At some point, you may have been offered Payment Protection Insurance upon claiming a credit card, a mortgage, or some form of a loan. Dating back as early as the 1990s, this add-on service was offered to help consumers pay-off their balance for reasons such as losing income due to an accident, illness, disability, or even death.
The idea seemed sound: purchasing this will be a benefit in case of an emergency, a contingency plan for those who are more paranoid. While it was an extremely novel idea back in the day, a majority of people this was sold to were in fact, unaware of it. Some may claim that this would be your problem for not having figured it out, but this is, in fact, a good case for a mis-sold claim.
More often than not, any loan, mortgage, or credit card application could have ended up with an avenue to sell you PPI. Should the memory elude you, it might probably help to go over your previous mortgage, credit card, and loan agreements. If you notice the terms “payment cover,” “protection plan,” “loan protection,” “ASU,” or “loan care,” then you were likely sold a PPI.
If even that basic piece of information is lost on you, then chances are high that you were also mis-sold PPI. This add-on service, much like most agreements you must sign-on, is required to be properly explained in full detail for you to understand it.
Most sales agents tend to breeze through the explanations, merely telling you that you will need it and thus you have to purchase it. In some other cases, these were even sold to people who were not eligible at the time, proving that it’s a mis-sold service!
PPI is considered to be a mis-sold service in a circumstance where the policies were unclearly explained or not explained at all. If you were sold PPI but you were self-employed at the time or were diagnosed with pre-existing medical conditions, then you should not have been eligible, meaning it was mis-sold. Furthermore, when at least half of the commission goes to the lender and you weren’t told, then it’s also mis-sold service!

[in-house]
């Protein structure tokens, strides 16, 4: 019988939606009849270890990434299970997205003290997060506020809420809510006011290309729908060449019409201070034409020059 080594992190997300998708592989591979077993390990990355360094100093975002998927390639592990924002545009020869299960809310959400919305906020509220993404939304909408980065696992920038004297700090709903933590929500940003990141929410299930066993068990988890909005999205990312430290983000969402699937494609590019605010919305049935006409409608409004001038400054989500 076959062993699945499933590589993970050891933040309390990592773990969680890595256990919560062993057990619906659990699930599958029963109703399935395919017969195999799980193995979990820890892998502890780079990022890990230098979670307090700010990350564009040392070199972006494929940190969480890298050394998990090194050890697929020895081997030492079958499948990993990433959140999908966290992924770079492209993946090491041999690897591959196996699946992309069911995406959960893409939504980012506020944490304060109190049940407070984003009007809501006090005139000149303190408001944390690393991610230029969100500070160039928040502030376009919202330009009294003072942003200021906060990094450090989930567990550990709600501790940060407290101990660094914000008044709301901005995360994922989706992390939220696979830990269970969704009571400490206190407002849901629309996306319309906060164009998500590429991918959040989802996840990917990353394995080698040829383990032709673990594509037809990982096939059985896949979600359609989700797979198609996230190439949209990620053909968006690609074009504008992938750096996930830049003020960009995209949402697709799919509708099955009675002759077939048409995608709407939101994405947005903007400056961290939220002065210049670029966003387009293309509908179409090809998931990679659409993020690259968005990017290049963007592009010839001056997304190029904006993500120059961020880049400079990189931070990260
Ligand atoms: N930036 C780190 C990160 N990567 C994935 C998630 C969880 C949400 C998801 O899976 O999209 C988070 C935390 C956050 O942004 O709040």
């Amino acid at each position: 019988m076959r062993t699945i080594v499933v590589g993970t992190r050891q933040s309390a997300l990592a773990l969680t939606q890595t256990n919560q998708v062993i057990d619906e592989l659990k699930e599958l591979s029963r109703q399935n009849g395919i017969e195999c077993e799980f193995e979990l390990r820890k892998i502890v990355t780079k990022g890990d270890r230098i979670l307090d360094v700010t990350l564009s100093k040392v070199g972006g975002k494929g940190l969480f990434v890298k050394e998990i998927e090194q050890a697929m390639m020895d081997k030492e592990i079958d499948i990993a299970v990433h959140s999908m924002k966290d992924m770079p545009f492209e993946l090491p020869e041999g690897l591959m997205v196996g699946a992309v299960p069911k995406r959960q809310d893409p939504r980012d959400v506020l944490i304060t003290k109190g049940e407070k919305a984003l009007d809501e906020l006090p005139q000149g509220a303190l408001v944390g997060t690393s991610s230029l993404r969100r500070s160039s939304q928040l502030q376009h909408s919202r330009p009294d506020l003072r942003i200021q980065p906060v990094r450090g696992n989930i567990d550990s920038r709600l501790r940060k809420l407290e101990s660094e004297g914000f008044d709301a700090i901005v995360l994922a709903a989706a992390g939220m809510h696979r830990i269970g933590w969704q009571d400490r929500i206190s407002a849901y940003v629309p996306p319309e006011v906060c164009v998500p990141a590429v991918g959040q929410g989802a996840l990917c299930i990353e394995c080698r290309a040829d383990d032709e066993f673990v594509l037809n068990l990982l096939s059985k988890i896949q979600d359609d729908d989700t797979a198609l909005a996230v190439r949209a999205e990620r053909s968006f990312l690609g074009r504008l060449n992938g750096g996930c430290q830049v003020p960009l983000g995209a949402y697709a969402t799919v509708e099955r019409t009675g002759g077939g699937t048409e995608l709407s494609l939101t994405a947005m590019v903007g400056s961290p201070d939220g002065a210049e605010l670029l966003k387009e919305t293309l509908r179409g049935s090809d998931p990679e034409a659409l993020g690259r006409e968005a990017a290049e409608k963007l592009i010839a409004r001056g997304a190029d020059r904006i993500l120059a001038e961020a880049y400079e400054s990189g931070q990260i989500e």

If you’ve filed a claim for mis-sold PPI, then you can expect the compensation to arrive in two parts: a refund and statutory interest. The complete computation involves a total refund of the PPI premium you paid when you were first offered it. Over that, you will receive any interests you have paid on those premiums as well.
To compensate you for the mess, you will also be awarded a statutory interest of 8% for each year since you first purchased the PPI. Take note that this will be treated as savings income for tax purposes and the total amount will already have some tax deducted.
Unfortunately, claims for mis-sold PPI can no longer be made. A deadline of August 2019 was set for all claims, so if you’ve only noticed now, then there’s very little you can do to reclaim that amount.
If this situation sounds like another policy you’ve had previously and are unsure if it was a mis-sold service, then contact our expert in the UK on mis-sold claims now! Get in touch and see what services we can provide for you.